The Guadalcanal Diary album is a perfect example of that first bit. The group is the quintessential underrated guitar pop band, one whose various efforts throughout the ’80s never gave them a hit or gained them many fans beyond music critics. The Don Dixon-produced 2X4, released in 1987, barely managed a spot on the Billboard 200, peaking at No. 183. Even so, Paste Magazine ranked it at number 64 on its list of “The 80 Best Albums of the 1980s.” Perhaps to its detriment, the band is frequently compared to R.E.M., likely because both bands are from Georgia and lead singer Murray Attaway’s vocal timbre is similar to that of Michael Stipe. Vintage indie pop record collectors are a notoriously ravenous bunch, so I never expected to find 2X4 in a local shop, much less get one for a dollar. But there it was, so of course, I snapped it up. I’d gladly have paid more for it, even though it wasn’t in great shape. The mono Beatles LP and the John Klemmer MoFi reissue are kind of the same story—I knew I was unlikely to stumble across either of them anywhere at any price, so the fact that they were only a buck more than made up for their less-than-pristine condition. All of them cleaned up pretty well, by the way, with the covers and inner sleeves of each taking the brunt of the maltreatment and grunge the years had dished out.
It’s only a dollar
Low stakes are the other half of the equation. In my early adolescence, when I was first becoming aware how endless the world of music is, the iTunes store was the innovation that put it all at my fingertips. As you may recall, a single song on iTunes bore the standard price of 99 cents and afforded a music lover a download of an AAC file—basically a sweetened-up MP3. At the time, Apple’s online music megastore represented the trend of transitioning away from buying CDs, and the dollar price tag seemed reasonable. During iTunes’ late reign, when they raised the price to $1.29, it produced some grumbling but didn’t destroy Apple’s hold on the market. To this day, it still surprises me that people who once paid a dollar for a single song could dismiss getting a whole album on vinyl or CD for a buck. If you’d pay a dollar for a digital download of middling quality, why on earth wouldn’t you buy the LP or CD for the same price? The value is self-evident, even in an age when streaming is king. And although a streaming subscription nets you access to millions of hours of music for a few bucks a month, you still don’t own any of it. Nor do you gain access to the oceanic number of recordings that aren’t available on streaming services, or even on CD. The flipside applies as well—if your CD skips or a record turns out to be a noise fest, you’re only out a dollar. I remember explaining to Doug as we left the record store to go eat, “Ah, I’ll just leave these in the car rather than carry them. If they melt in the sun, who cares?” So unless your one-buck vinyl is truly something you’ll never listen to, the cost-to-reward ratio is tipped firmly in your favor.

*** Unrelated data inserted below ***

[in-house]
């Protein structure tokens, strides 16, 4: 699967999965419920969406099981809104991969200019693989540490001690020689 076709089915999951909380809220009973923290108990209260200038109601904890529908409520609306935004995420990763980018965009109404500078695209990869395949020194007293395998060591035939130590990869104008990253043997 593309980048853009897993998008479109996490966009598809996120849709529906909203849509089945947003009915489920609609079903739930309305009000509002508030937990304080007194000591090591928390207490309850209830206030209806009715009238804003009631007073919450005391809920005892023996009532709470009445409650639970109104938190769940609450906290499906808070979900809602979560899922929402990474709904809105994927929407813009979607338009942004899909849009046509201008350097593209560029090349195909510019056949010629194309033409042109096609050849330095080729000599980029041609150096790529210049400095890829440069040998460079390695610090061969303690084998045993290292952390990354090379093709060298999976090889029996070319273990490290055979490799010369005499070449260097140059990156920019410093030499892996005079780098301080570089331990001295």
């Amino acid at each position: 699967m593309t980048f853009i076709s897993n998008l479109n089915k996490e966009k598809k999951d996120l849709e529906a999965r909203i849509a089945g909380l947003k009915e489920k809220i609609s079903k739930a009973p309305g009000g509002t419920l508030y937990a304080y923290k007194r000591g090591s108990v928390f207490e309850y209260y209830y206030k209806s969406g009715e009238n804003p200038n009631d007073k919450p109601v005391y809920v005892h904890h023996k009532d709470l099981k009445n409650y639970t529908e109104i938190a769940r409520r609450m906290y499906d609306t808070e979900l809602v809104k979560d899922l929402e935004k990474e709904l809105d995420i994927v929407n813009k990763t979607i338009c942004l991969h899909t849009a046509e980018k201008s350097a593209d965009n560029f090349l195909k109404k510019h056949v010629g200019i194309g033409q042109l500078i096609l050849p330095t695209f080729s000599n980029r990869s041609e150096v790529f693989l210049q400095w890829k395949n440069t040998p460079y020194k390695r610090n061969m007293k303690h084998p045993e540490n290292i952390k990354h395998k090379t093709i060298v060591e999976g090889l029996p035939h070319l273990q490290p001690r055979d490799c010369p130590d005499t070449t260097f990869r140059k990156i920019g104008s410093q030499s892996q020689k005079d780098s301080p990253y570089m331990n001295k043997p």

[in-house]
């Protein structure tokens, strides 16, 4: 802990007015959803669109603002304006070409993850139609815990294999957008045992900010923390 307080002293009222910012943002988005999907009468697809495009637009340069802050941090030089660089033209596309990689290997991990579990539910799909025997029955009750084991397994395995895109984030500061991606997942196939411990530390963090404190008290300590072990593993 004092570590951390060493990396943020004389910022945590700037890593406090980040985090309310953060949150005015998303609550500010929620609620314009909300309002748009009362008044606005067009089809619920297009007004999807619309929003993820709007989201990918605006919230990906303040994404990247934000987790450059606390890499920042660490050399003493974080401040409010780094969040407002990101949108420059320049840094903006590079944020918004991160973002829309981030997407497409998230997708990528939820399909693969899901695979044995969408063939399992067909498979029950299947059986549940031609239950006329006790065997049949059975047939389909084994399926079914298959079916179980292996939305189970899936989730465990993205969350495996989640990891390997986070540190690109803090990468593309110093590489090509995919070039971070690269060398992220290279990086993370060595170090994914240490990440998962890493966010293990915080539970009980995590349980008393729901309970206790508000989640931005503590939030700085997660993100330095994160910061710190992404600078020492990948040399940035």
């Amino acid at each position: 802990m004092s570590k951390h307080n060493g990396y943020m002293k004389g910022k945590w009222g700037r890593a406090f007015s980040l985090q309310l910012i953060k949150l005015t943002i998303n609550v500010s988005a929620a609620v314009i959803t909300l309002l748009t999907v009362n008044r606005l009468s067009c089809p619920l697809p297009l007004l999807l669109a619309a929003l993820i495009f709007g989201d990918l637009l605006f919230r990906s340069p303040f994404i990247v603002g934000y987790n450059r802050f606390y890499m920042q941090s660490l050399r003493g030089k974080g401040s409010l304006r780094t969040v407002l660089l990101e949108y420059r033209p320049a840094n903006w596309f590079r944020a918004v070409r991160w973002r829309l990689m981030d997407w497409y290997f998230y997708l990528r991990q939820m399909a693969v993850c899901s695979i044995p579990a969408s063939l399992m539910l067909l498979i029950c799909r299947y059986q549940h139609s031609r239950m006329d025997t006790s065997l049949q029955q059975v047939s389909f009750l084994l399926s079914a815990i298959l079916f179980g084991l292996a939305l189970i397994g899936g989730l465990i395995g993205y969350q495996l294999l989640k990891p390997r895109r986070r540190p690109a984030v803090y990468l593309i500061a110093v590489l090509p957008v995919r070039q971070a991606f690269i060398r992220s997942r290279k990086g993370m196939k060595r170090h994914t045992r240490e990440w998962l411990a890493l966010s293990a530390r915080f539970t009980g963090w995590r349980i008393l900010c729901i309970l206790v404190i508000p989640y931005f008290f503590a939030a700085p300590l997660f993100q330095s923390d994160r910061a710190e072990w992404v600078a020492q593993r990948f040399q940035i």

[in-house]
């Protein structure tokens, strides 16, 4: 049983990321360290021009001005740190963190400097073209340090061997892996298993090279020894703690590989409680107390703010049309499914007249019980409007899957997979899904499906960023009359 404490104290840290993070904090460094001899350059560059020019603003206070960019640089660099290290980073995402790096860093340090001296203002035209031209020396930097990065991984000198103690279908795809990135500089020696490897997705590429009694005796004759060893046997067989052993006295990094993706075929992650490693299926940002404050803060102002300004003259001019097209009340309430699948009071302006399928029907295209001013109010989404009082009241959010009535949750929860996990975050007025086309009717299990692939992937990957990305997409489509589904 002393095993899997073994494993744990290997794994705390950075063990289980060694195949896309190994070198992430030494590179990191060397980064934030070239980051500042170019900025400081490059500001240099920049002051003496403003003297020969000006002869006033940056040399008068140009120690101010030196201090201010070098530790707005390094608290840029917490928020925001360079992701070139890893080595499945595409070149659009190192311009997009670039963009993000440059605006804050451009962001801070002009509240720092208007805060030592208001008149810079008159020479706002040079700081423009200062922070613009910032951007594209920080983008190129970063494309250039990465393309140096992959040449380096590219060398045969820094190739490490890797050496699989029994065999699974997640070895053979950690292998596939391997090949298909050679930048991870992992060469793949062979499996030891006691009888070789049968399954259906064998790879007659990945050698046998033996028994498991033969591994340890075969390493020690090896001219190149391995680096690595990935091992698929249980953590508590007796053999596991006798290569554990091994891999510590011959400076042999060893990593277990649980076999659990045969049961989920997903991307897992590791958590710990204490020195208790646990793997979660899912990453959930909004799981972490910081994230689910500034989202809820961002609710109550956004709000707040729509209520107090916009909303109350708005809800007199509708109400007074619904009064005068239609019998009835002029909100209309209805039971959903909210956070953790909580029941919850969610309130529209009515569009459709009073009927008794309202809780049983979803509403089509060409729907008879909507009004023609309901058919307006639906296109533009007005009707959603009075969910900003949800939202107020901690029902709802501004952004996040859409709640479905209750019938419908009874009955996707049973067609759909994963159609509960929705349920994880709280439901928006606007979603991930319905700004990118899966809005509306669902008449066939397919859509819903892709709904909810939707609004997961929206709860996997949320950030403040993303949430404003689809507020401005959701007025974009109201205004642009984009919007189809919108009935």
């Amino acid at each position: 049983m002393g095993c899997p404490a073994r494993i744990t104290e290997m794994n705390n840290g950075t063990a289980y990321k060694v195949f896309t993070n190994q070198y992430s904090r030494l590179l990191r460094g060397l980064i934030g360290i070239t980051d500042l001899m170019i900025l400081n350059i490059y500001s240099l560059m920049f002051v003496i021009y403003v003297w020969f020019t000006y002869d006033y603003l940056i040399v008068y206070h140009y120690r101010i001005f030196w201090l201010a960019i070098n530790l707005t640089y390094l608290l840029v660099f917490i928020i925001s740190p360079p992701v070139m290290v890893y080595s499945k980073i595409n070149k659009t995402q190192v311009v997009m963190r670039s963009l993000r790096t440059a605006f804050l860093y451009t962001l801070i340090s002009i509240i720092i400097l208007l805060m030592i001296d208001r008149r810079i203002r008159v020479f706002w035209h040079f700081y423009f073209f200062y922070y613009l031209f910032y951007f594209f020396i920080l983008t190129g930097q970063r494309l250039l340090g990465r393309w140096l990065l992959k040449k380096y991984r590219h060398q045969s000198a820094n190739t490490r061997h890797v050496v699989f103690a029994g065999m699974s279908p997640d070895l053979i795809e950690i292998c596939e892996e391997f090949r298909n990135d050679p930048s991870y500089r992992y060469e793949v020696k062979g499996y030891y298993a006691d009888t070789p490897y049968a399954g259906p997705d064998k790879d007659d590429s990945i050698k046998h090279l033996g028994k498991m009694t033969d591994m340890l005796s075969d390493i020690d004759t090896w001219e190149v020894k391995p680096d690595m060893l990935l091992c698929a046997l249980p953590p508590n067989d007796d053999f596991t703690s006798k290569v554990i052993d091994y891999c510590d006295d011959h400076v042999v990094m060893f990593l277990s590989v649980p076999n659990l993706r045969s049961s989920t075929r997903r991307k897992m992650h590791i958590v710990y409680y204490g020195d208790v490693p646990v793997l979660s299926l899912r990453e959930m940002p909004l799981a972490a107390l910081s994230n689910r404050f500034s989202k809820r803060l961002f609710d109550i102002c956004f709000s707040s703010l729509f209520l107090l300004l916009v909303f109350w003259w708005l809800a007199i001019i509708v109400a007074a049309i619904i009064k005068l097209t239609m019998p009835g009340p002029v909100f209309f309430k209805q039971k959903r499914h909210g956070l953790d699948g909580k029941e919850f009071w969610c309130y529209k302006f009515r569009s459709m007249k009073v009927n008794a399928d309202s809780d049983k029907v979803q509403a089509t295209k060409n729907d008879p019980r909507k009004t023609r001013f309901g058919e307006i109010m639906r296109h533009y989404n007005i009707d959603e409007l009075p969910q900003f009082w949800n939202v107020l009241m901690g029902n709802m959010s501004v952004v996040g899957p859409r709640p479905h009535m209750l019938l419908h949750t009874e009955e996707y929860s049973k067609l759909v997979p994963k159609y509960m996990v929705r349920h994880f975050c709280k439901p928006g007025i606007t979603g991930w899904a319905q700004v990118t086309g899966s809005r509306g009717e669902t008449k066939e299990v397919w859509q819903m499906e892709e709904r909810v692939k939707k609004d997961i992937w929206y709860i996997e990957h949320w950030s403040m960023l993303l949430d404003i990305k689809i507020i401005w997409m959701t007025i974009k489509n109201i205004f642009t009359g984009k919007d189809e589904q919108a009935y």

Am I willing to hang my reputation as a hi-fi journalist on a wholesale recommendation that you go out and populate your shelves with dollar-bin records and CDs? Of course not. I should reiterate a major caveat: most of this stuff is, indeed, pretty ratty. The nice scores are few and far between, and I consider myself lucky to have found as much good wheat amidst the chaff as I have. And even if these dollar records are nice little finds, you likely won’t find them mentioned in my equipment reviews—they’re fun, but they’re generally not in good enough condition to use as reference material. For reference purposes, you’re usually better off spending $10 or $15 on a used copy that’s in good enough shape to play well or just purchasing a brand new copy. The bottom line is to enjoy the music, and I certainly endorse buying records you know you’ll enjoy listening to. To that end, I say give the dollar bin a look the next time you’re out at your local record store. You may not find anything good—in fact, you probably won’t. But you won’t know until you look. And hey, it’s only a dollar.
. . . Matt Bonaccio